the processing department should be essentially the same for all units that pass
through the department. 8econd, the output of the department should be
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4. Process Costing.doc
homogeneous. &n process costing, the average cost of processing units for a period
is assigned to each unit passing through the department.
3wo process costing methods are illustrated in the te=t/the weighted-average
method and the %&%' method. 1hile the %&%' method provides more current cost
data for decision-ma+ing and performance evaluation purposes, it is more difficult
for students to grasp. %or that reason, the %&%' method is covered in an appendi=.
C* E1u$alent Unts of Pro-uct* &n order to calculate the average cost per unit,
the total number of units must be determined. !artially completed units pose a
difficulty that is overcome using the concept of equivalent units. >quivalent units are
the equivalent, in terms of completed units, of partially completed units. 3he
formula for computing equivalent units is-
Number of
Equivalent Percentage
partially completed
units completion
units
= ×
>quivalent units are the number of complete, whole units one could obtain from the
materials and effort contained in partially completed units.
5nder the weighted-average method, the equivalent units for a particular cost
category ?e.g., materials or conversion cost@ is computed by adding together the
number of units completed and transferred out to the ne=t department during the
period and the equivalent units in the ending wor+ in process inventory in the
department.
Units transferred to Equivalent Equivalent units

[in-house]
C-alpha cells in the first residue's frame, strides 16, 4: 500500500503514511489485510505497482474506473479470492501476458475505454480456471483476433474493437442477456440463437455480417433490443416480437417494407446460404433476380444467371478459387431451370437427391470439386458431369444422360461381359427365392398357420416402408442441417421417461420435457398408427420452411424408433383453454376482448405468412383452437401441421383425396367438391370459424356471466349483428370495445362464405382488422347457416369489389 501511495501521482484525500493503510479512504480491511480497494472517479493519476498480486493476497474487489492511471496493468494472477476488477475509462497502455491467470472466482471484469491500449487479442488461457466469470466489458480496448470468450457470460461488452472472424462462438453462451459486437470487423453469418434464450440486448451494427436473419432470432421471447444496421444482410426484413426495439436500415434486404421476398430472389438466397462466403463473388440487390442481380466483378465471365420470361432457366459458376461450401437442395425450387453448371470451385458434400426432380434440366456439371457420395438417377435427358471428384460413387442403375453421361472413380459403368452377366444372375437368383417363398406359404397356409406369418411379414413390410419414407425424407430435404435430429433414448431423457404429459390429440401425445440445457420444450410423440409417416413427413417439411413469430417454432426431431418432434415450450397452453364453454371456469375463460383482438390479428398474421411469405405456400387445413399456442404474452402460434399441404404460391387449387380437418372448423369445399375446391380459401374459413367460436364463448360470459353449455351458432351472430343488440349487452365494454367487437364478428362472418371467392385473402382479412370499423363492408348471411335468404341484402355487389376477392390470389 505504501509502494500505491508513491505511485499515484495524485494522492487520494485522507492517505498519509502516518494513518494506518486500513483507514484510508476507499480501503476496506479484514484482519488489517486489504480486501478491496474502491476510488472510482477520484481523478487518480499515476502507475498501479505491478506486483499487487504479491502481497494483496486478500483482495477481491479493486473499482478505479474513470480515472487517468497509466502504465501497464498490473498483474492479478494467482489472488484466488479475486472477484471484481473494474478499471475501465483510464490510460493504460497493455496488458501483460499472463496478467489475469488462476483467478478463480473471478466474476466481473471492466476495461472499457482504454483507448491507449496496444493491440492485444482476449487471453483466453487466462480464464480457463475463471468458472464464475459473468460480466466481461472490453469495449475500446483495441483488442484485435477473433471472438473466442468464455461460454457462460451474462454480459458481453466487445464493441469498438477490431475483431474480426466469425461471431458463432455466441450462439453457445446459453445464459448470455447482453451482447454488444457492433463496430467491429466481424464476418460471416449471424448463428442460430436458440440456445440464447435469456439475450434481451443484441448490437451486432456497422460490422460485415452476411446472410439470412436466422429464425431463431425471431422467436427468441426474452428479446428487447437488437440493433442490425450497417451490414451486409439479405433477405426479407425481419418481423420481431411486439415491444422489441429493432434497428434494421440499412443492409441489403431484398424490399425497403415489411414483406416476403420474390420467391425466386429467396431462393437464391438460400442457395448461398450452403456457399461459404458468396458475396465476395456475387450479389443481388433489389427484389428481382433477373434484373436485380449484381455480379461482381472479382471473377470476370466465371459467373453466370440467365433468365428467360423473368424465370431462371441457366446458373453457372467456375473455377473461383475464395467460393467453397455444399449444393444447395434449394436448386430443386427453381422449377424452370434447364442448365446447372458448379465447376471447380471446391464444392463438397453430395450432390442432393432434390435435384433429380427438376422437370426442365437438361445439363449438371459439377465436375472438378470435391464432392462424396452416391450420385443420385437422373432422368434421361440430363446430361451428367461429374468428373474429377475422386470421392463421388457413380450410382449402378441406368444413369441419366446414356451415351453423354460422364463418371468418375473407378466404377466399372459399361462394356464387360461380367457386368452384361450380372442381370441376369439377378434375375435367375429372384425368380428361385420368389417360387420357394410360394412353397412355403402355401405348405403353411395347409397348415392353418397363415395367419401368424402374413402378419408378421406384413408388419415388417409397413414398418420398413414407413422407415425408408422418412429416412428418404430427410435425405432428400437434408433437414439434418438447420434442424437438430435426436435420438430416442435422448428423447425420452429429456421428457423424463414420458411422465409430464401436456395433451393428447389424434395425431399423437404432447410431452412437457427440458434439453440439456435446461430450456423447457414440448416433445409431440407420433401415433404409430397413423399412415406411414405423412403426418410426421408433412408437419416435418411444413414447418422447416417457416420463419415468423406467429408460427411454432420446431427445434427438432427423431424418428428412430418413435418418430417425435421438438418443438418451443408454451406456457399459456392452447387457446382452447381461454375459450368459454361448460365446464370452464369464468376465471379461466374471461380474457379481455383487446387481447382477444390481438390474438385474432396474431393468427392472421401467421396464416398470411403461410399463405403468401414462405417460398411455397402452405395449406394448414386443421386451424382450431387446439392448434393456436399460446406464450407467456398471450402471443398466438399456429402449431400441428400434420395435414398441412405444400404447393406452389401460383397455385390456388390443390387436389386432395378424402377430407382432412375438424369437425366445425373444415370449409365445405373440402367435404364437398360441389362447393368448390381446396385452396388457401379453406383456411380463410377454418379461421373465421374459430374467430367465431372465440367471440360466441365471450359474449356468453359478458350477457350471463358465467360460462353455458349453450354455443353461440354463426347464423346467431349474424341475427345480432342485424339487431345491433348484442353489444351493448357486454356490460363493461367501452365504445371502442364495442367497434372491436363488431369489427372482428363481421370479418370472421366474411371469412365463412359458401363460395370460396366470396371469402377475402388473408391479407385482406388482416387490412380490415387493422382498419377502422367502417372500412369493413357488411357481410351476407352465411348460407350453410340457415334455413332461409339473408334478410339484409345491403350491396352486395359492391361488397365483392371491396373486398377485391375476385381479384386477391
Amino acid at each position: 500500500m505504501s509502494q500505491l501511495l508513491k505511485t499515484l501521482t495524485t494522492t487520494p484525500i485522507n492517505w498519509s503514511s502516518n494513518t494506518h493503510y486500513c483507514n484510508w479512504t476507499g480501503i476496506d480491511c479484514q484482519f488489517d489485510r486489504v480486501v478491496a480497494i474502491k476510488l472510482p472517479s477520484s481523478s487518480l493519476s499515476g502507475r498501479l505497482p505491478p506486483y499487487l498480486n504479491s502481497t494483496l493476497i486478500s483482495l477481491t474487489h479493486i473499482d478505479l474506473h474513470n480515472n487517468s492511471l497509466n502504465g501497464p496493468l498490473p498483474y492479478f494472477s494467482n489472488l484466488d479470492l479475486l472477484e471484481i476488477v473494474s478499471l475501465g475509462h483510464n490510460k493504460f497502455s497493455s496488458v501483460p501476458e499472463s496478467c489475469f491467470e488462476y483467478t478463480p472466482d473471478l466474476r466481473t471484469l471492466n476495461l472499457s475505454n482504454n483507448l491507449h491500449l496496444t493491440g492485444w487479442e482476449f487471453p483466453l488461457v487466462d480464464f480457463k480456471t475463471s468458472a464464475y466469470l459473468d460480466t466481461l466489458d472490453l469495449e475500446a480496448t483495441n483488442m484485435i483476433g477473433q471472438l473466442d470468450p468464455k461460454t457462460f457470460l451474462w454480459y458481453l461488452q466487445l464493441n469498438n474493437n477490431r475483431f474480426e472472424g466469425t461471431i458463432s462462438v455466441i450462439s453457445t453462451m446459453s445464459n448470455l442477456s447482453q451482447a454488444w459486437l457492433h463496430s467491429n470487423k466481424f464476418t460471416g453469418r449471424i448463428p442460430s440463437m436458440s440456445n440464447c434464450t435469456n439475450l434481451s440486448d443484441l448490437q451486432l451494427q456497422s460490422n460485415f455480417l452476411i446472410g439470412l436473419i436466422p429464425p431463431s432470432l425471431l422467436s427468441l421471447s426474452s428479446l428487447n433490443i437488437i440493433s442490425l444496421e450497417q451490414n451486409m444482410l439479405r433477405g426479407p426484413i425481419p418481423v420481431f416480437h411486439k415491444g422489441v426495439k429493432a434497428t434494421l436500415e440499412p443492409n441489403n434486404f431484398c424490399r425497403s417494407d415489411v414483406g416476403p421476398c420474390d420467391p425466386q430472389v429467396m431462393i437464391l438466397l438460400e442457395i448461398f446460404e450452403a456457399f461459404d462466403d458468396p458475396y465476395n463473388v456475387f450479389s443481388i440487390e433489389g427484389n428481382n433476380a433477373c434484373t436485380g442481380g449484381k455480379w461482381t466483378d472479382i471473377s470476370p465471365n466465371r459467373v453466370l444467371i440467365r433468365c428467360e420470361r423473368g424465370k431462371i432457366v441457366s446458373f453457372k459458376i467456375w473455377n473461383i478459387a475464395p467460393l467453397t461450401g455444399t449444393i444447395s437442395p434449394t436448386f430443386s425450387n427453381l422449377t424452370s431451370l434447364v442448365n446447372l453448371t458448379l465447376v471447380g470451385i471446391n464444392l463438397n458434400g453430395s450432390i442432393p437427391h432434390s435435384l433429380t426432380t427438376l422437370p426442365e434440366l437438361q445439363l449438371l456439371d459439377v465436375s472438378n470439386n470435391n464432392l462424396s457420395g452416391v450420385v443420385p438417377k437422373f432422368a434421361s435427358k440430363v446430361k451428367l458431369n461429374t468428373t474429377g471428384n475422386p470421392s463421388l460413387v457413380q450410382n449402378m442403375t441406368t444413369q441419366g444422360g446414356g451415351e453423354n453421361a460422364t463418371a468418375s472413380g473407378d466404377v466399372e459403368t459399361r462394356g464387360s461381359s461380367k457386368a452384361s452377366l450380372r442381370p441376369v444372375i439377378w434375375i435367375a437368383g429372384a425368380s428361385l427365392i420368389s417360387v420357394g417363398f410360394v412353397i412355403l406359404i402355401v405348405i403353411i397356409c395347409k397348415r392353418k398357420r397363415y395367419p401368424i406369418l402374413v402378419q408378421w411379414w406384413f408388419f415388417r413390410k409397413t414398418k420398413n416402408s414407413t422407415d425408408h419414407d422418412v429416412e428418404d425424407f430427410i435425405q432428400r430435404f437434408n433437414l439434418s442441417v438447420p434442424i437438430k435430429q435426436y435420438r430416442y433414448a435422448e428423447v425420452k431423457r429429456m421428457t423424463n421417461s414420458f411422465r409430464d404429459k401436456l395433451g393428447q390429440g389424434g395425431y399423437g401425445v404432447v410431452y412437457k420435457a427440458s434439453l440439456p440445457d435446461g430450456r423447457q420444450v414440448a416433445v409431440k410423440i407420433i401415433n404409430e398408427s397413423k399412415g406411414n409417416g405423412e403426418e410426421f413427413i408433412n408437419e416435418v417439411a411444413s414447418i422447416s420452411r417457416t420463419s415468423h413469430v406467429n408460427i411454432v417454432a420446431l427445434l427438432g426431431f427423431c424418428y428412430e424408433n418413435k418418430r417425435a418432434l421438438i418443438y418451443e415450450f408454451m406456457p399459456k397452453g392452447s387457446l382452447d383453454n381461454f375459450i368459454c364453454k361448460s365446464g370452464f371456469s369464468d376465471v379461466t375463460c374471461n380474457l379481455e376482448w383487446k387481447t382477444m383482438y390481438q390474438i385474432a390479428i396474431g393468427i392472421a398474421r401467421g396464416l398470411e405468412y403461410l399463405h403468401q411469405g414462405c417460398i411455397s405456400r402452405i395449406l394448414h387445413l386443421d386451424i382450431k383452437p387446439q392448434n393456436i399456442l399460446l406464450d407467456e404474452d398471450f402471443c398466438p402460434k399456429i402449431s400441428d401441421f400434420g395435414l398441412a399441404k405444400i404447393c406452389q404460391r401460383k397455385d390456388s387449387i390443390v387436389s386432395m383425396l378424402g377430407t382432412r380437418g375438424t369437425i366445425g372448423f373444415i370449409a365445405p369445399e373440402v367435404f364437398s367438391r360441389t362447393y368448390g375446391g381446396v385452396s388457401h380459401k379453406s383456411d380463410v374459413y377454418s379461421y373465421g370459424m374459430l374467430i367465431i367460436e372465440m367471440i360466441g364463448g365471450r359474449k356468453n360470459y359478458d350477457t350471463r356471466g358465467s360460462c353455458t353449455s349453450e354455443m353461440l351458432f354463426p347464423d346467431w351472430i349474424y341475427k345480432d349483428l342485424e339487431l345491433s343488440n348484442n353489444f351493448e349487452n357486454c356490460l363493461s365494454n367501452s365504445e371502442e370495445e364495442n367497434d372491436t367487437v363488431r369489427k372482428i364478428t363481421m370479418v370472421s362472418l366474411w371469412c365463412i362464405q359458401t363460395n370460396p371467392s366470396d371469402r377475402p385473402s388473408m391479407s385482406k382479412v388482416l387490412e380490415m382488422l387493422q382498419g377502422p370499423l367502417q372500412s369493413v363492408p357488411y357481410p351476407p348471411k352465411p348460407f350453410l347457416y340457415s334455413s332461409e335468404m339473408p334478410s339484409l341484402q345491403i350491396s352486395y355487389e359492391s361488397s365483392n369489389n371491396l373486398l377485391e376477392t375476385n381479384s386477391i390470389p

units of the next department in ending work in
or to finished goods process inventory production
= +

D* Pro-ucton Re(ort* 3he purpose of a production report is to summari7e all of
the activity that ta+es place in a departmentAs wor+ in process account for a period.
6 production report consists of three parts-
B 6 quantity schedule and a computation of equivalent units.
B 6 computation of costs per equivalent unit.
B 6 reconciliation of all cost flows into and out of the department during the
period.
E* Pro-ucton Re(ort2 3eg4te-,A$erage 5et4o-* >mphasi7e that the
weighted-average method does not attempt to separate units in the beginning
inventory from units started during the current period. Costs and units from
beginning inventory are blended together with costs and units from the current
period.

.* 6uantty Sc4e-ule an- E1u$alent Unts* 3he first step in preparing a
production report is to prepare a quantity schedule, which shows the physical
flow of units through the department. 3his schedule allows managers to see at
glance how many units moved through the department during the period. 5sing
the quantity schedule, the equivalent units can be easily computed.